Every week, we will seek out expert advice to help a small or medium-sized company overcome a key issue it is facing in its business
When David Kincaid hires new staff, he's not looking just for the best people for the job. He wants hires to be a good fit with the rest of his employees, too.
That hasn't been as easy as it might sound for the founder and chief executive officer of Level 5 Strategy Group, a Toronto-based branding company.
While the firm has about 20 employees at any given time, it has seen too much turnover, Mr. Kincaid says. Two or three people leave every year, either on their own or by request, many not having lasted much beyond a year, he says.
The main culprit: Not being a fit with the corporate culture.
The problem is most acute with senior employees, who make up just less than half of staff, Mr. Kincaid says. In the last seven years, about 10 have left the firm.
Mr. Kincaid has found senior employees tend to come from more bureaucratic environments than what he's tried to create at Level 5. He calls his company's culture open, collaborative and flat. Newcomers, he says, "have to have the confidence to come in and be willing to contribute on Day 1."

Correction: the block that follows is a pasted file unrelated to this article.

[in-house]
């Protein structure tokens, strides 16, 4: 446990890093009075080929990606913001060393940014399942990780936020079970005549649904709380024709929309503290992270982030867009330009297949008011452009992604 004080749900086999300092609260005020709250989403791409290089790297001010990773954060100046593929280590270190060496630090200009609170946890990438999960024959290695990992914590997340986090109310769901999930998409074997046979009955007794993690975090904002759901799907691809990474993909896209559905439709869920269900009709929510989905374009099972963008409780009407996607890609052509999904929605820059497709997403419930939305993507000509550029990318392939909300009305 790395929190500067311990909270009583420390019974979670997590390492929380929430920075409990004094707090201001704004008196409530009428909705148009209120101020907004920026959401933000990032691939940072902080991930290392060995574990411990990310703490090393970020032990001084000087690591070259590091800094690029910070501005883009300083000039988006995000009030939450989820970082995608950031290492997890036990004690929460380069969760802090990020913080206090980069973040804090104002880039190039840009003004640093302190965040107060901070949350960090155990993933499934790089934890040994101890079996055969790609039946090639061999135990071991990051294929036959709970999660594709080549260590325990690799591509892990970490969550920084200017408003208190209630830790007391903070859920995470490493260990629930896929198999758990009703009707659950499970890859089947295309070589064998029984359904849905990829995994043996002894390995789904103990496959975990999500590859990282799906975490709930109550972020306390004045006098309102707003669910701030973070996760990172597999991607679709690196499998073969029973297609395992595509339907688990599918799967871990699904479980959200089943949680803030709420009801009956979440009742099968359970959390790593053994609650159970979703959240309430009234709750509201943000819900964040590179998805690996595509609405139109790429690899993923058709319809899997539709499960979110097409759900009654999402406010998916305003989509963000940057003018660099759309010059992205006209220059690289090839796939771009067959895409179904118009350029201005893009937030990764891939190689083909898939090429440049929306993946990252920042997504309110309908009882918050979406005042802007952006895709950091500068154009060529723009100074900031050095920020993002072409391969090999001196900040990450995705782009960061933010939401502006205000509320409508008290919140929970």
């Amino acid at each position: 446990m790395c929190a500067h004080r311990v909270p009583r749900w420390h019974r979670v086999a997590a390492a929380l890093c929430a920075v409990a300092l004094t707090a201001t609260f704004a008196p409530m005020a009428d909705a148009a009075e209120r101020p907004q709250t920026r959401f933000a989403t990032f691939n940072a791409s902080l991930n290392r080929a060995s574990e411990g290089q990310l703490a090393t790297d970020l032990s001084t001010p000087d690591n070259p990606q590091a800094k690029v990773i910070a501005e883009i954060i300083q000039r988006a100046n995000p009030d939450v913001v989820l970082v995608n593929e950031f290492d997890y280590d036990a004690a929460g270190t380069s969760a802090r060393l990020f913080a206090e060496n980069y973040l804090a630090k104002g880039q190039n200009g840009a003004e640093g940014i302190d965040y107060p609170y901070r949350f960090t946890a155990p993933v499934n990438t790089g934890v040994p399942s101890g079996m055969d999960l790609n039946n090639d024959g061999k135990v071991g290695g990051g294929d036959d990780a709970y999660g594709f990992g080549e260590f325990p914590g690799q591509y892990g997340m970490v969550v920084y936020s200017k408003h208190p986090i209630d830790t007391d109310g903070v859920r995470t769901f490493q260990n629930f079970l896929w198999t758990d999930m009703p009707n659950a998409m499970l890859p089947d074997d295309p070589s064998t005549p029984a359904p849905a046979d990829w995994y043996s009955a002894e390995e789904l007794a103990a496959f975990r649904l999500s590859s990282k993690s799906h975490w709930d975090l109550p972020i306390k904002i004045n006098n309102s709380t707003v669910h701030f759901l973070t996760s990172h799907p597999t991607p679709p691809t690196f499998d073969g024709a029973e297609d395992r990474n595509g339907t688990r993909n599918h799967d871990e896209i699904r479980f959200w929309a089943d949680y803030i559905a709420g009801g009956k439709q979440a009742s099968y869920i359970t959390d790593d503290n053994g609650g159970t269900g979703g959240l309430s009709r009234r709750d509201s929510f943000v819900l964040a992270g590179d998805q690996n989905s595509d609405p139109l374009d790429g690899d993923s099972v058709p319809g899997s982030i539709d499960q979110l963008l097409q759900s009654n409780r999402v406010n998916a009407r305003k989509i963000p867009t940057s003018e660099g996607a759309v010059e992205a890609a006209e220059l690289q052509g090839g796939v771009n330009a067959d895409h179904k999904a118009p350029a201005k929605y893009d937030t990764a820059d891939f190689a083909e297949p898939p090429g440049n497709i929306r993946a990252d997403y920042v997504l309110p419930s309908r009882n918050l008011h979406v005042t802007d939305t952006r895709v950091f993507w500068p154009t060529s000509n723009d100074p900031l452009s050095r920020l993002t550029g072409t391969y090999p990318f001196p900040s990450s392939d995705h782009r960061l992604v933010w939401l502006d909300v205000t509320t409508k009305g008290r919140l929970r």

He tries to ensure he hires that kind of person. First, candidates usually sit with one of five senior partners for hour-long interviews. Then they meet the rest of the partners, either one-on-one or as a group. Then they meet with half of the rest of staff, often two or three at a time; these staffers then report their impressions back to the partners.
Corporate culture is always part of the conversation, Mr. Kincaid says. He's come to believe that some hires just tell him what they believe he wants to hear, but once they come on board, he finds many of those who haven't worked out have tended to be guarded, unwilling to share ideas, unable to communicate as well as he had hoped, and reluctant to socialize with colleagues or participate in informal events, such as team dinners.
"It's a family," he says.
"It's impossible to know if someone's a fit until they're in the environment," says Mr. Kincaid of his company, which generates about $8-million in annual revenue. "And in a small business, when we add a person, that can have a huge impact on the rest of the team."
Mr. Kincaid thought he was doing a good job of articulating the company culture, but, with so many new hires not fitting in, he's concerned he's doing something wrong.
"I don't think we're either asking the right questions or putting candidates through a process that tests enough for fit," he says.
The Challenge: How can Level 5 do a better job of hiring for corporate culture fit?
THE EXPERTS WEIGH IN
To hire for company fit, an organization needs to have clear, measurable goals of where they're going. And the vast majority of times, businesses don't have those goals. You might have company objectives, but you need measurable targets. If he can define his values, then he'll be able to hold people and their behaviours accountable to those values. That then helps define company culture.